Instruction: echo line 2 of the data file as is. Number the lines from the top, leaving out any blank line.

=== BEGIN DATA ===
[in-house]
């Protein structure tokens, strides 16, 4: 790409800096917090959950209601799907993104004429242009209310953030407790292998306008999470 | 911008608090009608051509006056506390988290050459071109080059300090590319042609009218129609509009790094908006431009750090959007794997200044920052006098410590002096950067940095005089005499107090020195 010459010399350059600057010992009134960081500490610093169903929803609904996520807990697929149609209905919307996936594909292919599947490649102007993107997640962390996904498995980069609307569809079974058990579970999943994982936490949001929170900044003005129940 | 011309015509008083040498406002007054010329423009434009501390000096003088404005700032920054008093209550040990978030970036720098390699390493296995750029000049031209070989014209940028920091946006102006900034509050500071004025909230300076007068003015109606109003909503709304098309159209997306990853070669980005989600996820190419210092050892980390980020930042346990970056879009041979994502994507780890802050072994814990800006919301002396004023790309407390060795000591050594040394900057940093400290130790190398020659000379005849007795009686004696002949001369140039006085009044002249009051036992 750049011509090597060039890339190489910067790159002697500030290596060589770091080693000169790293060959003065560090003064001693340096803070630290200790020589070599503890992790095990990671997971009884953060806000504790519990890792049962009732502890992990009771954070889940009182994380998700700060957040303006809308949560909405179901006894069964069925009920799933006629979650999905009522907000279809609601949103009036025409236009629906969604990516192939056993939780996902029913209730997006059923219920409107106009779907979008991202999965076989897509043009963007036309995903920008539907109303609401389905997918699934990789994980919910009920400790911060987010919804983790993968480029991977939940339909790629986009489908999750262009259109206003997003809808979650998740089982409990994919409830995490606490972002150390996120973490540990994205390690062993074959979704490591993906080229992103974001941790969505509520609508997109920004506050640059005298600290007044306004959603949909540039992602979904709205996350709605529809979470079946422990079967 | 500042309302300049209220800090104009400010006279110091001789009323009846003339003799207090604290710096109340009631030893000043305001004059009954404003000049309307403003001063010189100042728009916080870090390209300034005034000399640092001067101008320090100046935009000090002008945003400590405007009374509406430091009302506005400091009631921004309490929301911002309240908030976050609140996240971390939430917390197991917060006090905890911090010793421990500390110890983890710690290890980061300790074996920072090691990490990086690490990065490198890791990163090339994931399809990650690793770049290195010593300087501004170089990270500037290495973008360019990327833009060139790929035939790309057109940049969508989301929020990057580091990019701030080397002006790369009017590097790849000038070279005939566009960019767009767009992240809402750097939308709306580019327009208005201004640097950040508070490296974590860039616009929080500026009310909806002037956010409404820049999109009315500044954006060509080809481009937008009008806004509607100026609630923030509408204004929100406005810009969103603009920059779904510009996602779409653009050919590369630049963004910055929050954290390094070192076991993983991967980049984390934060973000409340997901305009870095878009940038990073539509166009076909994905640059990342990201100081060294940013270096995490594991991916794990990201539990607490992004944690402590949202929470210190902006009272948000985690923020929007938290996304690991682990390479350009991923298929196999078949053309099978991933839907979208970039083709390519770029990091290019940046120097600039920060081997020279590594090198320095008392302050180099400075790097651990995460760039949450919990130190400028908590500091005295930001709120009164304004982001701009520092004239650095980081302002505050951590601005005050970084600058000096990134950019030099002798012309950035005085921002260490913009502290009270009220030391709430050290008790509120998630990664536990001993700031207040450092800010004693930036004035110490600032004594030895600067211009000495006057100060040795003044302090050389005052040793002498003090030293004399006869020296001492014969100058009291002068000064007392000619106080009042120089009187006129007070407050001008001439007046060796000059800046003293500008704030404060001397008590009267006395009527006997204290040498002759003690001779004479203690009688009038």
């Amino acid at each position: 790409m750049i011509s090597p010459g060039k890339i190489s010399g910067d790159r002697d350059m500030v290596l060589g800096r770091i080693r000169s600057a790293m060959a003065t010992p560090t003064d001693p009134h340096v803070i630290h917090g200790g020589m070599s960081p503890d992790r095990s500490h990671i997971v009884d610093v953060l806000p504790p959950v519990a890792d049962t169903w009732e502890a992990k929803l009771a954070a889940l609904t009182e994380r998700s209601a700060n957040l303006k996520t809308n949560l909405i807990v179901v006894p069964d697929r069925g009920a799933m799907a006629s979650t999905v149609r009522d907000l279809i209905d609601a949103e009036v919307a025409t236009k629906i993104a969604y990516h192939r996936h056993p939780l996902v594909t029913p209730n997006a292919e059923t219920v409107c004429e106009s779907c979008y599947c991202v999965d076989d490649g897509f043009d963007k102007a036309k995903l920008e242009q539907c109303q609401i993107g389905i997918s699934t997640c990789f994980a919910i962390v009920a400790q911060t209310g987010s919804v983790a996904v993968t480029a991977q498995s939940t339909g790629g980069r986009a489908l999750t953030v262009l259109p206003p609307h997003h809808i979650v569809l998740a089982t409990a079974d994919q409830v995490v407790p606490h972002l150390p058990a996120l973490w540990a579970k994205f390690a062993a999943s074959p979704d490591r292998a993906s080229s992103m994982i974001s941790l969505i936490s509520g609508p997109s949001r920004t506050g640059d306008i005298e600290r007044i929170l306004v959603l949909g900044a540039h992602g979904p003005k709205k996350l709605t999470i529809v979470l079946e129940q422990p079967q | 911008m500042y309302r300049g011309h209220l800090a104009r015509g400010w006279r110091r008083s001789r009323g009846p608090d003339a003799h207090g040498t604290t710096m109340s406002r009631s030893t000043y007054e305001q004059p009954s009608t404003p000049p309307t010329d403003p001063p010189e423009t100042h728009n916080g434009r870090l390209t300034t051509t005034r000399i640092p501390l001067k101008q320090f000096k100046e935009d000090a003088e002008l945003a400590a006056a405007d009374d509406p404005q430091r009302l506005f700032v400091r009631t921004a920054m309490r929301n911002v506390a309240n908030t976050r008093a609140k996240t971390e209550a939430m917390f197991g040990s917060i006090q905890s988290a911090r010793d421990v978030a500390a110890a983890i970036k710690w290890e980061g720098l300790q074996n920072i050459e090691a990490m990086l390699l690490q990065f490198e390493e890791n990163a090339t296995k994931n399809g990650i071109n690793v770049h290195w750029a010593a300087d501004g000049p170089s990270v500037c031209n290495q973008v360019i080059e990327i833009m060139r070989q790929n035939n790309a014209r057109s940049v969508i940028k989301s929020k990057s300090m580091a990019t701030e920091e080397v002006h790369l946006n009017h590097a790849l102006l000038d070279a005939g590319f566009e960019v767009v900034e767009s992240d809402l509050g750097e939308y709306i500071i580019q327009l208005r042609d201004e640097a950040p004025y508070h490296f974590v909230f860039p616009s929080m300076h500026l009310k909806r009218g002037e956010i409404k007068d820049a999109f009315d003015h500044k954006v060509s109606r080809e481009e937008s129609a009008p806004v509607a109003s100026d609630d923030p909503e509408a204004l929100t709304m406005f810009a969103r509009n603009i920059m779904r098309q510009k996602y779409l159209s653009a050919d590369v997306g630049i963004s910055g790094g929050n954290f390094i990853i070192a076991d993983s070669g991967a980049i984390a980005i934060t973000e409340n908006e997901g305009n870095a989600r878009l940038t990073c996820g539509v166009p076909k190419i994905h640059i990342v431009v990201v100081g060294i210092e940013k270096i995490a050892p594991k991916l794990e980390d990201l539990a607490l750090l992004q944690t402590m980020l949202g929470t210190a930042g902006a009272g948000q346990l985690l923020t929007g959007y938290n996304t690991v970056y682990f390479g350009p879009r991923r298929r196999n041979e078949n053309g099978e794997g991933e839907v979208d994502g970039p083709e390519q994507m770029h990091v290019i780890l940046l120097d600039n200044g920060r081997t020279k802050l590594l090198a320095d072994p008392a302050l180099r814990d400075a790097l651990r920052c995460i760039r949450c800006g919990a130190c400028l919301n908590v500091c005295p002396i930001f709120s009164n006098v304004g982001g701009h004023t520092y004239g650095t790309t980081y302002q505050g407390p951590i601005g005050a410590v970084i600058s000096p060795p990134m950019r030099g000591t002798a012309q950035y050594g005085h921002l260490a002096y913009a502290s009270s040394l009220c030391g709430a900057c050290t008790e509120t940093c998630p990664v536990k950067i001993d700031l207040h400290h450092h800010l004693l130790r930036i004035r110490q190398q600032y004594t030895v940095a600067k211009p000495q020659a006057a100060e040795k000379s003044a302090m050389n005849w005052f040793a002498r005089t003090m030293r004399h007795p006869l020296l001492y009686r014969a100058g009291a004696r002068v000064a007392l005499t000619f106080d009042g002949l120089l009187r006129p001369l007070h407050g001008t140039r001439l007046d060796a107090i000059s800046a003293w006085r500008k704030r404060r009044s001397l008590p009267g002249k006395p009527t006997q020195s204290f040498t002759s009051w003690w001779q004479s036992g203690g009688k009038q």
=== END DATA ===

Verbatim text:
């Protein structure tokens, strides 16, 4: 790409800096917090959950209601799907993104004429242009209310953030407790292998306008999470 | 911008608090009608051509006056506390988290050459071109080059300090590319042609009218129609509009790094908006431009750090959007794997200044920052006098410590002096950067940095005089005499107090020195 010459010399350059600057010992009134960081500490610093169903929803609904996520807990697929149609209905919307996936594909292919599947490649102007993107997640962390996904498995980069609307569809079974058990579970999943994982936490949001929170900044003005129940 | 011309015509008083040498406002007054010329423009434009501390000096003088404005700032920054008093209550040990978030970036720098390699390493296995750029000049031209070989014209940028920091946006102006900034509050500071004025909230300076007068003015109606109003909503709304098309159209997306990853070669980005989600996820190419210092050892980390980020930042346990970056879009041979994502994507780890802050072994814990800006919301002396004023790309407390060795000591050594040394900057940093400290130790190398020659000379005849007795009686004696002949001369140039006085009044002249009051036992 750049011509090597060039890339190489910067790159002697500030290596060589770091080693000169790293060959003065560090003064001693340096803070630290200790020589070599503890992790095990990671997971009884953060806000504790519990890792049962009732502890992990009771954070889940009182994380998700700060957040303006809308949560909405179901006894069964069925009920799933006629979650999905009522907000279809609601949103009036025409236009629906969604990516192939056993939780996902029913209730997006059923219920409107106009779907979008991202999965076989897509043009963007036309995903920008539907109303609401389905997918699934990789994980919910009920400790911060987010919804983790993968480029991977939940339909790629986009489908999750262009259109206003997003809808979650998740089982409990994919409830995490606490972002150390996120973490540990994205390690062993074959979704490591993906080229992103974001941790969505509520609508997109920004506050640059005298600290007044306004959603949909540039992602979904709205996350709605529809979470079946422990079967 | 500042309302300049209220800090104009400010006279110091001789009323009846003339003799207090604290710096109340009631030893000043305001004059009954404003000049309307403003001063010189100042728009916080870090390209300034005034000399640092001067101008320090100046935009000090002008945003400590405007009374509406430091009302506005400091009631921004309490929301911002309240908030976050609140996240971390939430917390197991917060006090905890911090010793421990500390110890983890710690290890980061300790074996920072090691990490990086690490990065490198890791990163090339994931399809990650690793770049290195010593300087501004170089990270500037290495973008360019990327833009060139790929035939790309057109940049969508989301929020990057580091990019701030080397002006790369009017590097790849000038070279005939566009960019767009767009992240809402750097939308709306580019327009208005201004640097950040508070490296974590860039616009929080500026009310909806002037956010409404820049999109009315500044954006060509080809481009937008009008806004509607100026609630923030509408204004929100406005810009969103603009920059779904510009996602779409653009050919590369630049963004910055929050954290390094070192076991993983991967980049984390934060973000409340997901305009870095878009940038990073539509166009076909994905640059990342990201100081060294940013270096995490594991991916794990990201539990607490992004944690402590949202929470210190902006009272948000985690923020929007938290996304690991682990390479350009991923298929196999078949053309099978991933839907979208970039083709390519770029990091290019940046120097600039920060081997020279590594090198320095008392302050180099400075790097651990995460760039949450919990130190400028908590500091005295930001709120009164304004982001701009520092004239650095980081302002505050951590601005005050970084600058000096990134950019030099002798012309950035005085921002260490913009502290009270009220030391709430050290008790509120998630990664536990001993700031207040450092800010004693930036004035110490600032004594030895600067211009000495006057100060040795003044302090050389005052040793002498003090030293004399006869020296001492014969100058009291002068000064007392000619106080009042120089009187006129007070407050001008001439007046060796000059800046003293500008704030404060001397008590009267006395009527006997204290040498002759003690001779004479203690009688009038």